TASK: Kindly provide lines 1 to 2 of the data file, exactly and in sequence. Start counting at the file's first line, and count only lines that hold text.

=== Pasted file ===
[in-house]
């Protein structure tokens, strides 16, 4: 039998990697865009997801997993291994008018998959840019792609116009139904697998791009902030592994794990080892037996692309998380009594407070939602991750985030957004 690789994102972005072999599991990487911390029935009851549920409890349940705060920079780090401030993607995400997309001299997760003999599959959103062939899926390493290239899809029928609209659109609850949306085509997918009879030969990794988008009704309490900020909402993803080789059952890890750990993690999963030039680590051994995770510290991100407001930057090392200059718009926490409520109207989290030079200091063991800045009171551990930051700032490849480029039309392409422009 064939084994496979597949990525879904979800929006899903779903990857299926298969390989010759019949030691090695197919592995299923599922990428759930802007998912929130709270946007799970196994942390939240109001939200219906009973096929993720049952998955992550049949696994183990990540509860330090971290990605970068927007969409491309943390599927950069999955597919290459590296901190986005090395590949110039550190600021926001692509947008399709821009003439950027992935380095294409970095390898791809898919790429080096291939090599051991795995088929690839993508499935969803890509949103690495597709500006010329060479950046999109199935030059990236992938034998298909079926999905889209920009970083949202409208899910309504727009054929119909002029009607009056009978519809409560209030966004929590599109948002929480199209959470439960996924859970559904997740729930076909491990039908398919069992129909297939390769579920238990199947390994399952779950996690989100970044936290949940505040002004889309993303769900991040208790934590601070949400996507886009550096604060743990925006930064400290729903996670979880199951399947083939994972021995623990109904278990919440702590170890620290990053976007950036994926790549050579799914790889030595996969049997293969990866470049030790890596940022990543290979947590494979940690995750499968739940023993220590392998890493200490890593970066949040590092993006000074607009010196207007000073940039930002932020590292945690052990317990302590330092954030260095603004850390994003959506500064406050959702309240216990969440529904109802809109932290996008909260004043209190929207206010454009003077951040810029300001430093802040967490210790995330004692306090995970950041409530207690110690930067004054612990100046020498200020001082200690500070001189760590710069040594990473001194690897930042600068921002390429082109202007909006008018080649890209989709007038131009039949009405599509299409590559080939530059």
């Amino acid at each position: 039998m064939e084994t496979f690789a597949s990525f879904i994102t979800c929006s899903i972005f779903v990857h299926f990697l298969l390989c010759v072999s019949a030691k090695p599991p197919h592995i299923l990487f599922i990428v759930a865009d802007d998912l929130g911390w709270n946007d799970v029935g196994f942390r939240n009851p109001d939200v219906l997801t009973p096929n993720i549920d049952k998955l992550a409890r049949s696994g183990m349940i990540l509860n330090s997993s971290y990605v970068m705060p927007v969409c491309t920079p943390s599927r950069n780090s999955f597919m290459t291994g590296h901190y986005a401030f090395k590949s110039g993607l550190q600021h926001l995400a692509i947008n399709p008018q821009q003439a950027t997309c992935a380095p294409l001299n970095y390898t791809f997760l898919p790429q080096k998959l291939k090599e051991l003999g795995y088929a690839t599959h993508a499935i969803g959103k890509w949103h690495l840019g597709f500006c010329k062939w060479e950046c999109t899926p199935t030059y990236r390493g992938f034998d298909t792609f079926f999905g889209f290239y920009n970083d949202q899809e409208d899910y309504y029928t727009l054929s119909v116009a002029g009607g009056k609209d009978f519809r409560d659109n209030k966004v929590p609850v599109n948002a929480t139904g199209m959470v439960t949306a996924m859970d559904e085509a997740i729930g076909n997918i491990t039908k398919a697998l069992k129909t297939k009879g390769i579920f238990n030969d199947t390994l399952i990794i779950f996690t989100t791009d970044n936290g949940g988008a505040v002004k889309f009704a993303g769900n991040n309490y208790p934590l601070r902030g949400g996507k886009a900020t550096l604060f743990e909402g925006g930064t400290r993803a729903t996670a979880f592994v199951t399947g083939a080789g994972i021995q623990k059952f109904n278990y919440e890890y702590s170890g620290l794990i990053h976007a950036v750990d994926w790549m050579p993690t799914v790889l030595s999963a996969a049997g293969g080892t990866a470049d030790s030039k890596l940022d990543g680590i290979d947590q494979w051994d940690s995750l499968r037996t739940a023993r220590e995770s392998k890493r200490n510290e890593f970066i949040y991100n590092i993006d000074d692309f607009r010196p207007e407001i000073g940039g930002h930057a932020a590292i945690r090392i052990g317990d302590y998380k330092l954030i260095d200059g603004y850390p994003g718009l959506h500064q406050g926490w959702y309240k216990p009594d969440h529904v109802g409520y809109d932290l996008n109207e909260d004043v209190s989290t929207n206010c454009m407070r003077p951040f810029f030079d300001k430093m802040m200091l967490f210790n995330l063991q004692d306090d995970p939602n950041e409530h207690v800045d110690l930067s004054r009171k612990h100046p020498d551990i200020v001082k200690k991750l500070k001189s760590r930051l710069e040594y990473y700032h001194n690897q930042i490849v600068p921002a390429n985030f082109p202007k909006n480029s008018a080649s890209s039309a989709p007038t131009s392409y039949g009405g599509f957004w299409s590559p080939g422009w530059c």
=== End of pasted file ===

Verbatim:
[in-house]
């Protein structure tokens, strides 16, 4: 039998990697865009997801997993291994008018998959840019792609116009139904697998791009902030592994794990080892037996692309998380009594407070939602991750985030957004 690789994102972005072999599991990487911390029935009851549920409890349940705060920079780090401030993607995400997309001299997760003999599959959103062939899926390493290239899809029928609209659109609850949306085509997918009879030969990794988008009704309490900020909402993803080789059952890890750990993690999963030039680590051994995770510290991100407001930057090392200059718009926490409520109207989290030079200091063991800045009171551990930051700032490849480029039309392409422009 064939084994496979597949990525879904979800929006899903779903990857299926298969390989010759019949030691090695197919592995299923599922990428759930802007998912929130709270946007799970196994942390939240109001939200219906009973096929993720049952998955992550049949696994183990990540509860330090971290990605970068927007969409491309943390599927950069999955597919290459590296901190986005090395590949110039550190600021926001692509947008399709821009003439950027992935380095294409970095390898791809898919790429080096291939090599051991795995088929690839993508499935969803890509949103690495597709500006010329060479950046999109199935030059990236992938034998298909079926999905889209920009970083949202409208899910309504727009054929119909002029009607009056009978519809409560209030966004929590599109948002929480199209959470439960996924859970559904997740729930076909491990039908398919069992129909297939390769579920238990199947390994399952779950996690989100970044936290949940505040002004889309993303769900991040208790934590601070949400996507886009550096604060743990925006930064400290729903996670979880199951399947083939994972021995623990109904278990919440702590170890620290990053976007950036994926790549050579799914790889030595996969049997293969990866470049030790890596940022990543290979947590494979940690995750499968739940023993220590392998890493200490890593970066949040590092993006000074607009010196207007000073940039930002932020590292945690052990317990302590330092954030260095603004850390994003959506500064406050959702309240216990969440529904109802809109932290996008909260004043209190929207206010454009003077951040810029300001430093802040967490210790995330004692306090995970950041409530207690110690930067004054612990100046020498200020001082200690500070001189760590710069040594990473001194690897930042600068921002390429082109202007909006008018080649890209989709007038131009039949009405599509299409590559080939530059």